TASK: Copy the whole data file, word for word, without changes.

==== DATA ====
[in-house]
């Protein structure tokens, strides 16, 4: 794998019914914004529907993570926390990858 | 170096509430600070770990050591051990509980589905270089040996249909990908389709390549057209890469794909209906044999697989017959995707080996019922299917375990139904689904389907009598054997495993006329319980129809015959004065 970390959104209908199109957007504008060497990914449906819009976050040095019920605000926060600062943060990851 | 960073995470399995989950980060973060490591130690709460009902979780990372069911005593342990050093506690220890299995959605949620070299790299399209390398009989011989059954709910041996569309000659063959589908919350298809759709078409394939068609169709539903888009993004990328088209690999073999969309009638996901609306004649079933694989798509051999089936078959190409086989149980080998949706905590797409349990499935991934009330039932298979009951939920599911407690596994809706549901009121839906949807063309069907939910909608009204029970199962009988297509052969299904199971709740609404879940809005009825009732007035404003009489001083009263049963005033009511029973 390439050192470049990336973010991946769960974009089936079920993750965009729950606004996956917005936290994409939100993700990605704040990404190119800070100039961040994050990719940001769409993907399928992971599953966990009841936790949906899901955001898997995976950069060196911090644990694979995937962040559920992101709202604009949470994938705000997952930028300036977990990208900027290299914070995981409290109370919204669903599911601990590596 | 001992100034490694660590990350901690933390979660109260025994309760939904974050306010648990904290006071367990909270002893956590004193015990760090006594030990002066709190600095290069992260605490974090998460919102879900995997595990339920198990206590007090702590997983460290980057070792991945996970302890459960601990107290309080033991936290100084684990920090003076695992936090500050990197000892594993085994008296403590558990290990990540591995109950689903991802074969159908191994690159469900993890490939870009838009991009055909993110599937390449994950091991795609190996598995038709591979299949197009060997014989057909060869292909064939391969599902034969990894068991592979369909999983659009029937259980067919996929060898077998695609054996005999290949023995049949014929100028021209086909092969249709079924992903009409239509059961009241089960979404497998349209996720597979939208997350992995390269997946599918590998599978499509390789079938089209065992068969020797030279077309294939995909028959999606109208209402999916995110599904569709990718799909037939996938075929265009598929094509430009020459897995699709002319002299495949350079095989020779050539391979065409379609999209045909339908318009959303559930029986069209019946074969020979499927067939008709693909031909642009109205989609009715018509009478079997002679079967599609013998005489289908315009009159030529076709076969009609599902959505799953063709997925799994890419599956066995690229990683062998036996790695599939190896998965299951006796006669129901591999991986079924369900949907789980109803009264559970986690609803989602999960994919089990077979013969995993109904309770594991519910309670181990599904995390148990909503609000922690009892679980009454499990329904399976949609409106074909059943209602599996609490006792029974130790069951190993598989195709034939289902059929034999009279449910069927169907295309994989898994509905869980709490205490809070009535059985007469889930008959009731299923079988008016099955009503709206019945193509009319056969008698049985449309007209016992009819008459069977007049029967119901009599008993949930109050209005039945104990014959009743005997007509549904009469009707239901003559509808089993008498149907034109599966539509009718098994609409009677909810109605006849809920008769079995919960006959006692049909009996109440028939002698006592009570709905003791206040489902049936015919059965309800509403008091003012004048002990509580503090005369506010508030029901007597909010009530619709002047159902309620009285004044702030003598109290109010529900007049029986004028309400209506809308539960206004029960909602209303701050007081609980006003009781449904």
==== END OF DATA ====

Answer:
[in-house]
């Protein structure tokens, strides 16, 4: 794998019914914004529907993570926390990858 | 170096509430600070770990050591051990509980589905270089040996249909990908389709390549057209890469794909209906044999697989017959995707080996019922299917375990139904689904389907009598054997495993006329319980129809015959004065 970390959104209908199109957007504008060497990914449906819009976050040095019920605000926060600062943060990851 | 960073995470399995989950980060973060490591130690709460009902979780990372069911005593342990050093506690220890299995959605949620070299790299399209390398009989011989059954709910041996569309000659063959589908919350298809759709078409394939068609169709539903888009993004990328088209690999073999969309009638996901609306004649079933694989798509051999089936078959190409086989149980080998949706905590797409349990499935991934009330039932298979009951939920599911407690596994809706549901009121839906949807063309069907939910909608009204029970199962009988297509052969299904199971709740609404879940809005009825009732007035404003009489001083009263049963005033009511029973 390439050192470049990336973010991946769960974009089936079920993750965009729950606004996956917005936290994409939100993700990605704040990404190119800070100039961040994050990719940001769409993907399928992971599953966990009841936790949906899901955001898997995976950069060196911090644990694979995937962040559920992101709202604009949470994938705000997952930028300036977990990208900027290299914070995981409290109370919204669903599911601990590596 | 001992100034490694660590990350901690933390979660109260025994309760939904974050306010648990904290006071367990909270002893956590004193015990760090006594030990002066709190600095290069992260605490974090998460919102879900995997595990339920198990206590007090702590997983460290980057070792991945996970302890459960601990107290309080033991936290100084684990920090003076695992936090500050990197000892594993085994008296403590558990290990990540591995109950689903991802074969159908191994690159469900993890490939870009838009991009055909993110599937390449994950091991795609190996598995038709591979299949197009060997014989057909060869292909064939391969599902034969990894068991592979369909999983659009029937259980067919996929060898077998695609054996005999290949023995049949014929100028021209086909092969249709079924992903009409239509059961009241089960979404497998349209996720597979939208997350992995390269997946599918590998599978499509390789079938089209065992068969020797030279077309294939995909028959999606109208209402999916995110599904569709990718799909037939996938075929265009598929094509430009020459897995699709002319002299495949350079095989020779050539391979065409379609999209045909339908318009959303559930029986069209019946074969020979499927067939008709693909031909642009109205989609009715018509009478079997002679079967599609013998005489289908315009009159030529076709076969009609599902959505799953063709997925799994890419599956066995690229990683062998036996790695599939190896998965299951006796006669129901591999991986079924369900949907789980109803009264559970986690609803989602999960994919089990077979013969995993109904309770594991519910309670181990599904995390148990909503609000922690009892679980009454499990329904399976949609409106074909059943209602599996609490006792029974130790069951190993598989195709034939289902059929034999009279449910069927169907295309994989898994509905869980709490205490809070009535059985007469889930008959009731299923079988008016099955009503709206019945193509009319056969008698049985449309007209016992009819008459069977007049029967119901009599008993949930109050209005039945104990014959009743005997007509549904009469009707239901003559509808089993008498149907034109599966539509009718098994609409009677909810109605006849809920008769079995919960006959006692049909009996109440028939002698006592009570709905003791206040489902049936015919059965309800509403008091003012004048002990509580503090005369506010508030029901007597909010009530619709002047159902309620009285004044702030003598109290109010529900007049029986004028309400209506809308539960206004029960909602209303701050007081609980006003009781449904």